Ronny Cox:  Yep. Yep.  We had a good time. We shot that in Mexico City.  We took over the whole of Churubusco Studios in Mexico.  I don't know if you know this, but "Total Recall" had been in development for 14 years because no one could figure out how to make it for the price.  This was 1990...and even then the film cost about hundred million dollars.  It was far and away, the most expensive in the history of film at the time.  The film had actually shot, I think, for a week or two in Australia.  With Ridley Scott directing and Patrick Swayze playing Arnold's (Schwarzenegger) role.  And then they realized they weren't going to be able to make budget and pulled the plug on it.  That's when Verhoeven got involved and moved it to Mexico City.  It was a really different time.

Casey Chambers:  With all the crazy special effects, and there were a bunch of 'em, the Mars decompression scenes were hard to forget.  And your character got the decomp face treatment, too.

Ronny Cox:  That was Rob Bottin who did that.  I'm sure you've heard of people who have photographic memories.  Rob Bottin has photographic memory with his hands.  He can sit with a pencil and paper and draw an absolute photographic likeness of you.  Or take a piece of clay and make an absolute replica of your face and head.  Just with his hands.  And so for that decompression scene, Arnold and I spent one whole day just making as many faces as we could.  Grimacing and contorting our faces in every possible way.  And they took photograph after photograph.  Then Rob took all of them and made masks with all those grimaces.  In addition to that, he put air pockets behind so they could distort our faces even more.  That was how Rob Bottin was able to make the masks that were grotesquely almost like us, but obviously not us.  I tell you the the end of the day, both mine and Arnold's faces were so sore. (laughs)

Mars Decompression scene - "Total Recall" (1990)

Casey Chambers:  It was fun to watch.  Even with all that going on, I think I still enjoy the scene of you having a 'bad-day tantrum'...and taking it out on the fish aquarium.  No tricks.  No smoke and mirrors.  Just your character being frustrated to all hell. (laughs)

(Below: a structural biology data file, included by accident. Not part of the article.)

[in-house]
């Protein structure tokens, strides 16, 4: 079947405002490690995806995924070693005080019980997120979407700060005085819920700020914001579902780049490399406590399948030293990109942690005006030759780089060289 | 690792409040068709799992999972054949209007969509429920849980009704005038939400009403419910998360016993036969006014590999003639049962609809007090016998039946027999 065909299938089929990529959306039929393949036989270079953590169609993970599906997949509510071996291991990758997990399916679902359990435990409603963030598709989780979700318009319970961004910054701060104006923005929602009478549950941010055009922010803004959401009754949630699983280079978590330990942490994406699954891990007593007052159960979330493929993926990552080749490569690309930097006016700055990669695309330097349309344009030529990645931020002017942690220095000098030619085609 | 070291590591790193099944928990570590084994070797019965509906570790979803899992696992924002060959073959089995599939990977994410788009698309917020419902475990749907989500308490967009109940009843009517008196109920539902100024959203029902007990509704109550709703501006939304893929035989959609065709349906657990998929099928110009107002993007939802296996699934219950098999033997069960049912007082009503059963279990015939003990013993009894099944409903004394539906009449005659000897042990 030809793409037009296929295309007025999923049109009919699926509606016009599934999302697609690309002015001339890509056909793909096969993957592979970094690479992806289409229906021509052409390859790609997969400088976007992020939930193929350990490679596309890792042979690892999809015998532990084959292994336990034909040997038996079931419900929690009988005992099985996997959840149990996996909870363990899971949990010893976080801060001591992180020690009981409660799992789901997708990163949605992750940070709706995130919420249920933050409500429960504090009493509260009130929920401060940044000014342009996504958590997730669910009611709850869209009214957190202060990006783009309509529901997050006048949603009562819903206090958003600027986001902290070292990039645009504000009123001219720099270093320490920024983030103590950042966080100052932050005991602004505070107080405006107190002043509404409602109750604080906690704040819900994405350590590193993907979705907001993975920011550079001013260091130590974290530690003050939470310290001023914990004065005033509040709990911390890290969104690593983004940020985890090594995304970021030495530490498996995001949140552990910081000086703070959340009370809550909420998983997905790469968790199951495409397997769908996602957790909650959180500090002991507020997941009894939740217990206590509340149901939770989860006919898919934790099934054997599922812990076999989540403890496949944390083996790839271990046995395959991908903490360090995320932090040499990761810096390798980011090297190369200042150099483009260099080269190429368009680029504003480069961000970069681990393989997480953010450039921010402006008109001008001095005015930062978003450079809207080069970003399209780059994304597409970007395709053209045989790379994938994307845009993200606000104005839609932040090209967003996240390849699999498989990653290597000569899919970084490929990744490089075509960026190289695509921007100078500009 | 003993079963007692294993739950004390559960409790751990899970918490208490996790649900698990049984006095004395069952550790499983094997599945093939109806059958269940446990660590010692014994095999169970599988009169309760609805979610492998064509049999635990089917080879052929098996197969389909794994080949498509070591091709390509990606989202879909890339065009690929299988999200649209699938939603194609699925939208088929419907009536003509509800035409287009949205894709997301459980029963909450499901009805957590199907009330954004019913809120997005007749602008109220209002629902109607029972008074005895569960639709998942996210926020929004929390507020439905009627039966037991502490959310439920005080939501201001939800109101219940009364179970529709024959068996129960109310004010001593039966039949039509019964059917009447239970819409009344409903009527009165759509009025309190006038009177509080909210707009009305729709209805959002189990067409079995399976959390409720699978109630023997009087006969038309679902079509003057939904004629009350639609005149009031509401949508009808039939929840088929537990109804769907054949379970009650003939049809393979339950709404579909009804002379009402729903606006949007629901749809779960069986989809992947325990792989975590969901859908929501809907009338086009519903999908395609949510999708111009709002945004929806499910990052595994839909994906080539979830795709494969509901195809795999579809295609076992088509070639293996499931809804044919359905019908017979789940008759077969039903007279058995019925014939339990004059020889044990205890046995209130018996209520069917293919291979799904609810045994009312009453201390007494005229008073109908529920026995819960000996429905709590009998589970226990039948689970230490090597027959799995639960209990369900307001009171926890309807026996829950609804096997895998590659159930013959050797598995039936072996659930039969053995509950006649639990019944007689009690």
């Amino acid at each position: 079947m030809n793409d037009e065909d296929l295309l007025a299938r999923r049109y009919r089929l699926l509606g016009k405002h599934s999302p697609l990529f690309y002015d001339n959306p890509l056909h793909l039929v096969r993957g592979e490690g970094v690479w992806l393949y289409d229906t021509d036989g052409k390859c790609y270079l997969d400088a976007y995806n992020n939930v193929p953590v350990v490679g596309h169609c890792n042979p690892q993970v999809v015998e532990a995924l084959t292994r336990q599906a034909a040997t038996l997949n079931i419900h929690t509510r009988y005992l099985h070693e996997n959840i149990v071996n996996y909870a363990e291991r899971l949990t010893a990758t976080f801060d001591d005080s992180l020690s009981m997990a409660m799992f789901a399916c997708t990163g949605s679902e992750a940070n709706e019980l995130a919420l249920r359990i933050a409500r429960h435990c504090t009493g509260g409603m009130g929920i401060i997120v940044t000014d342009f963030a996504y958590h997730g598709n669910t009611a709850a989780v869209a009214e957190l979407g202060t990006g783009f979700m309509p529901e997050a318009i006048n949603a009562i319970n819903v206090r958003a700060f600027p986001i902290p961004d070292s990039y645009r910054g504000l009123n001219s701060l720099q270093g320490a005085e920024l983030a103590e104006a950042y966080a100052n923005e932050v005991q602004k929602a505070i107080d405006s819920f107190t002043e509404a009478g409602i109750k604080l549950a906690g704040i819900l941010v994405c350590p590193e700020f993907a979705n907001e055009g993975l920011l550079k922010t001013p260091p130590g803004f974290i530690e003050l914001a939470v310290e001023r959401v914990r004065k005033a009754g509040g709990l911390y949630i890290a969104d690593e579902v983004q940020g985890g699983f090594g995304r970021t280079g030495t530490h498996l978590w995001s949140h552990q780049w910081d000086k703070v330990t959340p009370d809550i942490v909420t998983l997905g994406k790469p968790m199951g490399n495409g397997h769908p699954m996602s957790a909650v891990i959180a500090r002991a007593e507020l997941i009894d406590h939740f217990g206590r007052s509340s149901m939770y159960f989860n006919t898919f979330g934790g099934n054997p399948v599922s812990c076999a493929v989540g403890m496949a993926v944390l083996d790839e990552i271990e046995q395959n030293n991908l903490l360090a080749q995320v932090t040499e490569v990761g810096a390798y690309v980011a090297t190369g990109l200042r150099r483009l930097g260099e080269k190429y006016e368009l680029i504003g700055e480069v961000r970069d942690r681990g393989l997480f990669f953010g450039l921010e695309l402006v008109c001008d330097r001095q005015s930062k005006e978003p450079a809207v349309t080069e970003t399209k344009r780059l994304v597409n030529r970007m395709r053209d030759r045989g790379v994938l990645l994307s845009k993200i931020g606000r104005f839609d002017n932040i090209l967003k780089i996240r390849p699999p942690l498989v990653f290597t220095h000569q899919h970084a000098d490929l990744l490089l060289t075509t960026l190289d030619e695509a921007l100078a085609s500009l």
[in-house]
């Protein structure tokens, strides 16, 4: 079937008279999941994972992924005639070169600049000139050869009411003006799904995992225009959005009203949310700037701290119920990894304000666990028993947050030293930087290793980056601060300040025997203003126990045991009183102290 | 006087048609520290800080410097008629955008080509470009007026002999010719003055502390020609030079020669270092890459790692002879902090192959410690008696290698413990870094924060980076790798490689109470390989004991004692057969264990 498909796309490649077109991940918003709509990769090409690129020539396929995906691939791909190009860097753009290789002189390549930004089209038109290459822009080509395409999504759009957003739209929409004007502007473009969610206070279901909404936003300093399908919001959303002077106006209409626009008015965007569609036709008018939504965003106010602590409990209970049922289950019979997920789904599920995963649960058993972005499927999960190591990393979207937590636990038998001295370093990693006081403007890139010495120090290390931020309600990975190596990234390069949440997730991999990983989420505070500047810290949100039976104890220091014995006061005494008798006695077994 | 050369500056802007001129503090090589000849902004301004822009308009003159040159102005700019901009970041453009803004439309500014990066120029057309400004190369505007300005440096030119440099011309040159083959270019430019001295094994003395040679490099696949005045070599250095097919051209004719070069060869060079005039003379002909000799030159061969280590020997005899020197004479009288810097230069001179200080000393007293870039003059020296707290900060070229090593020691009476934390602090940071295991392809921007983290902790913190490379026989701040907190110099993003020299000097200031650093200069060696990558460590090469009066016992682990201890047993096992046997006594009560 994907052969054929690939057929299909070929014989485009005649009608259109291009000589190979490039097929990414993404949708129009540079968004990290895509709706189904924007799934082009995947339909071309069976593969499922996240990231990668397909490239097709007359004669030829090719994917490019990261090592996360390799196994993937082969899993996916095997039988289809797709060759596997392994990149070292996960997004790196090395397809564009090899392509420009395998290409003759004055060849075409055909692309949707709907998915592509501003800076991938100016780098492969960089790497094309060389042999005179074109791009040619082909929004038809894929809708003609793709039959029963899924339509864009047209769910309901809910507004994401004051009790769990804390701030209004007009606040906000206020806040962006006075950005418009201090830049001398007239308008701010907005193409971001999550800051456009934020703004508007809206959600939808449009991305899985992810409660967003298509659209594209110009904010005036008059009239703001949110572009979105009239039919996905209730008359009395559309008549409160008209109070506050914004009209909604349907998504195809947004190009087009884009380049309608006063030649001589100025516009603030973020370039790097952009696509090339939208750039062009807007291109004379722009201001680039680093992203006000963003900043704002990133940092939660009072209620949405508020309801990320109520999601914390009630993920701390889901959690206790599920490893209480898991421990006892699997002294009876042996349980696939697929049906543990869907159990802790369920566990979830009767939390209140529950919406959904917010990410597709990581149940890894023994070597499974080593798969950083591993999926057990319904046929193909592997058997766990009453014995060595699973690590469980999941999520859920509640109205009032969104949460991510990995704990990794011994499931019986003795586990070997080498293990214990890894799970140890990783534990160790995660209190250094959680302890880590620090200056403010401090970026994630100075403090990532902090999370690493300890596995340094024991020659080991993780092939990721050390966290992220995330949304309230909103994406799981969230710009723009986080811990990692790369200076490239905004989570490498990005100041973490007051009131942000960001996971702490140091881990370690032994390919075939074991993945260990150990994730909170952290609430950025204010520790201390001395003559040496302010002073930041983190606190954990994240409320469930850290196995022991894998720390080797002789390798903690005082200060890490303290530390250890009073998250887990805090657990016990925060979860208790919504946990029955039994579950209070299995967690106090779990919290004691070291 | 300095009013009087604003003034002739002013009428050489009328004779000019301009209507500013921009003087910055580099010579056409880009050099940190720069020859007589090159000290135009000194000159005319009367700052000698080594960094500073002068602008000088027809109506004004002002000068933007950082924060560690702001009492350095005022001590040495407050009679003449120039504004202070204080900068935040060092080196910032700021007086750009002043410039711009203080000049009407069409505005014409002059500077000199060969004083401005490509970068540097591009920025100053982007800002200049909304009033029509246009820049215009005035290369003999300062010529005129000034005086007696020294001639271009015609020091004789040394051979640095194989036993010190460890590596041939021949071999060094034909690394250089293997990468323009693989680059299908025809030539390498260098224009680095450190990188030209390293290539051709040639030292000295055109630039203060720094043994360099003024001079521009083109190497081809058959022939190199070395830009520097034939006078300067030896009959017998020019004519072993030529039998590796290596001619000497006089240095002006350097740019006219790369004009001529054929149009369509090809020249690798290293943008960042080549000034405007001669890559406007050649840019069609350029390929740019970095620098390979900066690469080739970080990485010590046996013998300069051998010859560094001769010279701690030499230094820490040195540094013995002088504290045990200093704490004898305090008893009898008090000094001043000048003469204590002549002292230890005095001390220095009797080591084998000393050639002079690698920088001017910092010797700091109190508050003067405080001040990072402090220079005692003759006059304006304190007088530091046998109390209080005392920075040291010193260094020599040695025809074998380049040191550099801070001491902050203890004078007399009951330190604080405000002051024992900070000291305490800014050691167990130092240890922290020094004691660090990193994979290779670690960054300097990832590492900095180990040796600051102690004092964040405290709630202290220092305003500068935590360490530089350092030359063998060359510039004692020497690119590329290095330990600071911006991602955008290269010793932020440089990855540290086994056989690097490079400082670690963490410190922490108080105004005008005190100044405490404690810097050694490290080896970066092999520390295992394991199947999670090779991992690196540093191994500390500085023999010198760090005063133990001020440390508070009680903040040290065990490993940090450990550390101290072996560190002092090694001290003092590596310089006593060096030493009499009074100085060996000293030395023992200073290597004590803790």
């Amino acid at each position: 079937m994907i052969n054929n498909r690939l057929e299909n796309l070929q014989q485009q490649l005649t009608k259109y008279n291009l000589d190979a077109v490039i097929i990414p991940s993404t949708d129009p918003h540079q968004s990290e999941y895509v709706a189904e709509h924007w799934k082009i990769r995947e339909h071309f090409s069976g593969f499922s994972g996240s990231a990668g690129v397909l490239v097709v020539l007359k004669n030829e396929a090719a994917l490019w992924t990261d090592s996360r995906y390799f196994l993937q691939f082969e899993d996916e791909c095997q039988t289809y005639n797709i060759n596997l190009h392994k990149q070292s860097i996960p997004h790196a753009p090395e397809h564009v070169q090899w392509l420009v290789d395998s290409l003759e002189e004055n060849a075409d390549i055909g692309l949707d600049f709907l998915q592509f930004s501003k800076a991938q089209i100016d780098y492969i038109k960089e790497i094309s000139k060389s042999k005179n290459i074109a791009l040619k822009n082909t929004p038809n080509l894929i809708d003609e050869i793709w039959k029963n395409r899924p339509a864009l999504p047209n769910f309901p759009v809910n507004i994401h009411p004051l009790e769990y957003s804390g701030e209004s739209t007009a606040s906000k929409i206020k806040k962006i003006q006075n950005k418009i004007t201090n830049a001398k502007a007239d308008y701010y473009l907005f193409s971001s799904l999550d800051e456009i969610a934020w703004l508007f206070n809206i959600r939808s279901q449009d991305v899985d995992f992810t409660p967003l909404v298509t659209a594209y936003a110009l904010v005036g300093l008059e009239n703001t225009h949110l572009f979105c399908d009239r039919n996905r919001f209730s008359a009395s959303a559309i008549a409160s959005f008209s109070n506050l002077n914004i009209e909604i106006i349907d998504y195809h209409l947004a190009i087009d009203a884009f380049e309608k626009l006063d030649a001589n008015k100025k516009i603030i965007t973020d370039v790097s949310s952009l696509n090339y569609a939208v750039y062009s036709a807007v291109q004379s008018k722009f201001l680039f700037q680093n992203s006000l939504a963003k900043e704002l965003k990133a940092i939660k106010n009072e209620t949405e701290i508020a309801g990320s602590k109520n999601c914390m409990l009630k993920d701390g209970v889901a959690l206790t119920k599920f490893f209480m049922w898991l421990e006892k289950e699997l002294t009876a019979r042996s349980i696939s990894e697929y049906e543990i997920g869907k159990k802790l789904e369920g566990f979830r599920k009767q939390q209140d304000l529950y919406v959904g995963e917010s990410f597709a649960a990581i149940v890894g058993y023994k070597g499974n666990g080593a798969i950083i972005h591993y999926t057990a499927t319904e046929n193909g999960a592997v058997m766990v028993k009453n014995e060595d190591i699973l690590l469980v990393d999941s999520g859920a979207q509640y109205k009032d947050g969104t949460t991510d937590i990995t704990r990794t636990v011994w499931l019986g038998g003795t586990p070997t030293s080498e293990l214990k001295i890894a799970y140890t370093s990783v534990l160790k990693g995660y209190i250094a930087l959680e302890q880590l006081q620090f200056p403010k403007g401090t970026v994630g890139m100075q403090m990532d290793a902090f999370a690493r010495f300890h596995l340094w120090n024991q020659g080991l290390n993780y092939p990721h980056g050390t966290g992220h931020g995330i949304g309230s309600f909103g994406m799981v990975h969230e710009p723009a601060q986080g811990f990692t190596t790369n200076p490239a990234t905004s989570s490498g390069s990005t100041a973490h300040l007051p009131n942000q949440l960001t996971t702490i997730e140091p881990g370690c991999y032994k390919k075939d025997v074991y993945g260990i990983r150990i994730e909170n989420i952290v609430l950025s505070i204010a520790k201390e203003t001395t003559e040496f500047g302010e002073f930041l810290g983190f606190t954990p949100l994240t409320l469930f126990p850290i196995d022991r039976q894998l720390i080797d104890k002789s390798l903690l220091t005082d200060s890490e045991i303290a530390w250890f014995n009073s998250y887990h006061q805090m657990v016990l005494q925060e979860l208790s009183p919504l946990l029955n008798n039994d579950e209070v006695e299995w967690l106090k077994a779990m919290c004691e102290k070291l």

Ronny Cox:  Ya know what's funny? (laughs)  I got more hate mail for kicking over that damned aquarium than you can imagine. (laughs)  And I have to tell you the truth.  We had another tank below and all the fish were caught and unhurt during that time.  But boy, people went on!  If you recall in "Star Trek: The Next Generation" when I played Captain character made them take the fish out of the Ready Room, too. (laughs)  By the way, I'll tell you a story about that.  The reason I took the fish out of the Ready Room in "Star Trek" was a perk to Patrick Stewart.  He had always hated those fish in Captain Picard's ready room.  His point being...' we're doing a series about the dignity of all species in the universe, and we've got captured fish in the ready room. That's terrible.'  And so he kept going to the producers and saying, 'They should be out of there.'  But the producers liked it because they liked being able to shoot through there and the production values.  So as a perk to Patrick, when I came on the ship for the two episodes, they took out the fish.

Casey Chambers:  Oh right.  That was the two-parter called, "Chain Of Command." (S:6 E:10/11 - 1992)  Really, really good episode.

Ronny Cox:  They were the two highest-rated episodes of "Next Generation."  The two highest-rated episodes.  It's funny, I mean, everybody loves to hate Jellico, but he was actually quite good.  And I had a good time playing Jellico.

Captain Jellico - ST:TNG / "Chain Of Command" (1992)

Casey Chambers:  Can we talk about the book you wrote a few years ago?

Ronny Cox:  Well, of all the films I've done, there are more questions about "Deliverance" than any other film I've ever been involved with.  And so, I decided to write "Dueling Banjos: The Deliverance Of Drew" (2012) and offer it as an audiobook too.  You can listen to it in about three hours.  It's just me telling the story of making "Deliverance" and dispelling many of the myths.  And going from an absolute unknown to having the break of a lifetime.  Most people seem to love the book and it is pretty good if I do say so myself.

Casey Chambers:  I'll look for it.  Mr. Cox, thank you for letting me cherrypick from your long list of films.  It has been a real pleasure speaking with you today.  Thank you for all the fine entertainment you've given us and be sure and stay safe out there.

Ronny Cox:  Of course.  You bet.  Thanks.

Ronny Cox Official Website

"Roll Down Your Windows" - Ronny Cox / "Ronny Cox"

Good stuff.

Casey Chambers

Thursday, July 9, 2020

TCCDM Pulls One Out..."Rudy Love & The Love Family" (1976)